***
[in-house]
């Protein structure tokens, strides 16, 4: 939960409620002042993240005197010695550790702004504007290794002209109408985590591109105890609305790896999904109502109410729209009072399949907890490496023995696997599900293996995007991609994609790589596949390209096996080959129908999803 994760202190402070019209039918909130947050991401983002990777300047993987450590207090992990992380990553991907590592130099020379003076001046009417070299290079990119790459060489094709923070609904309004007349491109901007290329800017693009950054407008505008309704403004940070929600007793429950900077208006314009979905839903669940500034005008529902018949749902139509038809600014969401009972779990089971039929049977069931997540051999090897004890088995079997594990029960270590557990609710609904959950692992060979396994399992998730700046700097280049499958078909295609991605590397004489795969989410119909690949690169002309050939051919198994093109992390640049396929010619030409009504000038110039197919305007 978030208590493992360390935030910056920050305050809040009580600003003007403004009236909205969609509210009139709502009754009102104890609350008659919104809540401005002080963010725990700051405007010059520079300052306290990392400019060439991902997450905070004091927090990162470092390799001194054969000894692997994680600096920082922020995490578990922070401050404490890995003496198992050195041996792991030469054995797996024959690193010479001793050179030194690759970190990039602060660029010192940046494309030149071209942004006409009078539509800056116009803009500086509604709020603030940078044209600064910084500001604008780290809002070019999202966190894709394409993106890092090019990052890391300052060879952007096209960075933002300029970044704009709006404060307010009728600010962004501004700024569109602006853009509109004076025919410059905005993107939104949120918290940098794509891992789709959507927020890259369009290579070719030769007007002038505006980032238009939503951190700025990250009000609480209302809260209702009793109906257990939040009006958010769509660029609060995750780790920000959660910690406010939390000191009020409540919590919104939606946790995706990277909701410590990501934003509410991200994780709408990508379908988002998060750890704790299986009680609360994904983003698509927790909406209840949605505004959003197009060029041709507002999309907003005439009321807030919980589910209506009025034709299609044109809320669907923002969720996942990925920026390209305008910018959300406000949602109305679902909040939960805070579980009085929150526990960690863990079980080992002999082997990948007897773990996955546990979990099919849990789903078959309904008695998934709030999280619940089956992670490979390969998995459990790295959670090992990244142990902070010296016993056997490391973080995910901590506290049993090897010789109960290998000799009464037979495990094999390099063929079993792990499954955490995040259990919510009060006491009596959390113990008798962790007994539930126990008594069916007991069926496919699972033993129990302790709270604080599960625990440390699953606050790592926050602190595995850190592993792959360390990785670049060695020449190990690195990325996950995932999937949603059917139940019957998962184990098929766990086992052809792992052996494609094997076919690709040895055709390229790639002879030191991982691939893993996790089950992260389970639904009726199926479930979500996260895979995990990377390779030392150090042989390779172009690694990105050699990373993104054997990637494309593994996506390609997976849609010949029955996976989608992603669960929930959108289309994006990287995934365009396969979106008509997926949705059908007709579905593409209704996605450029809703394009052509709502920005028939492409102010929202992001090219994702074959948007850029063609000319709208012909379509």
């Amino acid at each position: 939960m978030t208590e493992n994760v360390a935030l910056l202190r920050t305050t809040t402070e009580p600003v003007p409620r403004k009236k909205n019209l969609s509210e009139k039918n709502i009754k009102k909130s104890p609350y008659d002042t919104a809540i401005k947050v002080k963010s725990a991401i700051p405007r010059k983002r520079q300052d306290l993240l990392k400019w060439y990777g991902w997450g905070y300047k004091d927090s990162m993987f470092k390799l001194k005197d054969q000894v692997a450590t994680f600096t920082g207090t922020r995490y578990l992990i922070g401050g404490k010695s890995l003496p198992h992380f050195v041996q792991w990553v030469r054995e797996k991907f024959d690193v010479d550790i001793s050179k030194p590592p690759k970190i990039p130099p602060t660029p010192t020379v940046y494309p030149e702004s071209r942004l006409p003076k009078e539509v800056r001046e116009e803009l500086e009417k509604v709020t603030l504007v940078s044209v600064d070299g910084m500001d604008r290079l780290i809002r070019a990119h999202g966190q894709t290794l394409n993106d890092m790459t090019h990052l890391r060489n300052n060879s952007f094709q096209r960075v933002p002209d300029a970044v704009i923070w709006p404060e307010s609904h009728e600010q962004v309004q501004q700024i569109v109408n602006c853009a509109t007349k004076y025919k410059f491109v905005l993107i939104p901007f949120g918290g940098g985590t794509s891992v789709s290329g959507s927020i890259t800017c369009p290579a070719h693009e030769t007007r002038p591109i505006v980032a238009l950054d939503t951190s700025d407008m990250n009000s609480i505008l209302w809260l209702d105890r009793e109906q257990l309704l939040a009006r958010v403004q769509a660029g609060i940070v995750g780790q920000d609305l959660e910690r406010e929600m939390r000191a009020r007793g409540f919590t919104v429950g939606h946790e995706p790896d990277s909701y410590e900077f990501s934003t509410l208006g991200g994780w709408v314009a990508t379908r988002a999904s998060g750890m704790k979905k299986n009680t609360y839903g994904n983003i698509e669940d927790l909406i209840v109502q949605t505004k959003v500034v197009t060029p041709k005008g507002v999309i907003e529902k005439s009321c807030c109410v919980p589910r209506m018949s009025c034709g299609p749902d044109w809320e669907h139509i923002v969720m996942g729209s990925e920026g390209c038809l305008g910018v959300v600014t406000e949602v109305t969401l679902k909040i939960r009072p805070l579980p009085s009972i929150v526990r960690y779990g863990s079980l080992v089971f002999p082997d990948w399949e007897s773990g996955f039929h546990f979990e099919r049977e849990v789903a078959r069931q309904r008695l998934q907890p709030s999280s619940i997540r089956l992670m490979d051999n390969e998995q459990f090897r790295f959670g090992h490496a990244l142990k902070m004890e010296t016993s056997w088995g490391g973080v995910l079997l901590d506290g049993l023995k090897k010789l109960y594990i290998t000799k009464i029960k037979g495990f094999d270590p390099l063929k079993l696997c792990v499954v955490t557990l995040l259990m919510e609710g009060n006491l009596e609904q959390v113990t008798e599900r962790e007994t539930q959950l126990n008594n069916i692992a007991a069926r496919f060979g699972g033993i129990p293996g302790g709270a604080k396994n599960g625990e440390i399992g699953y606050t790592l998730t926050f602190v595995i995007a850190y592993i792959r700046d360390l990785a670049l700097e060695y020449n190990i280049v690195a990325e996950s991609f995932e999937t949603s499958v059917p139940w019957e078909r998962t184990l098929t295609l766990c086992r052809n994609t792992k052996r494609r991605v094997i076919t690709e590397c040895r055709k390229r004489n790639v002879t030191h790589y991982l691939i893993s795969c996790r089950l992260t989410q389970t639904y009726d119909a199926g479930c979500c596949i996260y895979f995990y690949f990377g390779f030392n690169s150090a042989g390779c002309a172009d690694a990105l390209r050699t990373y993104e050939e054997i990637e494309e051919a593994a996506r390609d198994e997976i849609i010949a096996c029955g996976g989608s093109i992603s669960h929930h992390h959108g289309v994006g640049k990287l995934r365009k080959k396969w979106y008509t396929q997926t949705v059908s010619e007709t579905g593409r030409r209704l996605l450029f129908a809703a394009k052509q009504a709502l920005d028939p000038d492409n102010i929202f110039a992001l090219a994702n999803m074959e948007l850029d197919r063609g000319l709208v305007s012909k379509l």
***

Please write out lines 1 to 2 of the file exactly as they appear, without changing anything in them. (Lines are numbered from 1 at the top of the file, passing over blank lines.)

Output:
[in-house]
């Protein structure tokens, strides 16, 4: 939960409620002042993240005197010695550790702004504007290794002209109408985590591109105890609305790896999904109502109410729209009072399949907890490496023995696997599900293996995007991609994609790589596949390209096996080959129908999803 994760202190402070019209039918909130947050991401983002990777300047993987450590207090992990992380990553991907590592130099020379003076001046009417070299290079990119790459060489094709923070609904309004007349491109901007290329800017693009950054407008505008309704403004940070929600007793429950900077208006314009979905839903669940500034005008529902018949749902139509038809600014969401009972779990089971039929049977069931997540051999090897004890088995079997594990029960270590557990609710609904959950692992060979396994399992998730700046700097280049499958078909295609991605590397004489795969989410119909690949690169002309050939051919198994093109992390640049396929010619030409009504000038110039197919305007 978030208590493992360390935030910056920050305050809040009580600003003007403004009236909205969609509210009139709502009754009102104890609350008659919104809540401005002080963010725990700051405007010059520079300052306290990392400019060439991902997450905070004091927090990162470092390799001194054969000894692997994680600096920082922020995490578990922070401050404490890995003496198992050195041996792991030469054995797996024959690193010479001793050179030194690759970190990039602060660029010192940046494309030149071209942004006409009078539509800056116009803009500086509604709020603030940078044209600064910084500001604008780290809002070019999202966190894709394409993106890092090019990052890391300052060879952007096209960075933002300029970044704009709006404060307010009728600010962004501004700024569109602006853009509109004076025919410059905005993107939104949120918290940098794509891992789709959507927020890259369009290579070719030769007007002038505006980032238009939503951190700025990250009000609480209302809260209702009793109906257990939040009006958010769509660029609060995750780790920000959660910690406010939390000191009020409540919590919104939606946790995706990277909701410590990501934003509410991200994780709408990508379908988002998060750890704790299986009680609360994904983003698509927790909406209840949605505004959003197009060029041709507002999309907003005439009321807030919980589910209506009025034709299609044109809320669907923002969720996942990925920026390209305008910018959300406000949602109305679902909040939960805070579980009085929150526990960690863990079980080992002999082997990948007897773990996955546990979990099919849990789903078959309904008695998934709030999280619940089956992670490979390969998995459990790295959670090992990244142990902070010296016993056997490391973080995910901590506290049993090897010789109960290998000799009464037979495990094999390099063929079993792990499954955490995040259990919510009060006491009596959390113990008798962790007994539930126990008594069916007991069926496919699972033993129990302790709270604080599960625990440390699953606050790592926050602190595995850190592993792959360390990785670049060695020449190990690195990325996950995932999937949603059917139940019957998962184990098929766990086992052809792992052996494609094997076919690709040895055709390229790639002879030191991982691939893993996790089950992260389970639904009726199926479930979500996260895979995990990377390779030392150090042989390779172009690694990105050699990373993104054997990637494309593994996506390609997976849609010949029955996976989608992603669960929930959108289309994006990287995934365009396969979106008509997926949705059908007709579905593409209704996605450029809703394009052509709502920005028939492409102010929202992001090219994702074959948007850029063609000319709208012909379509």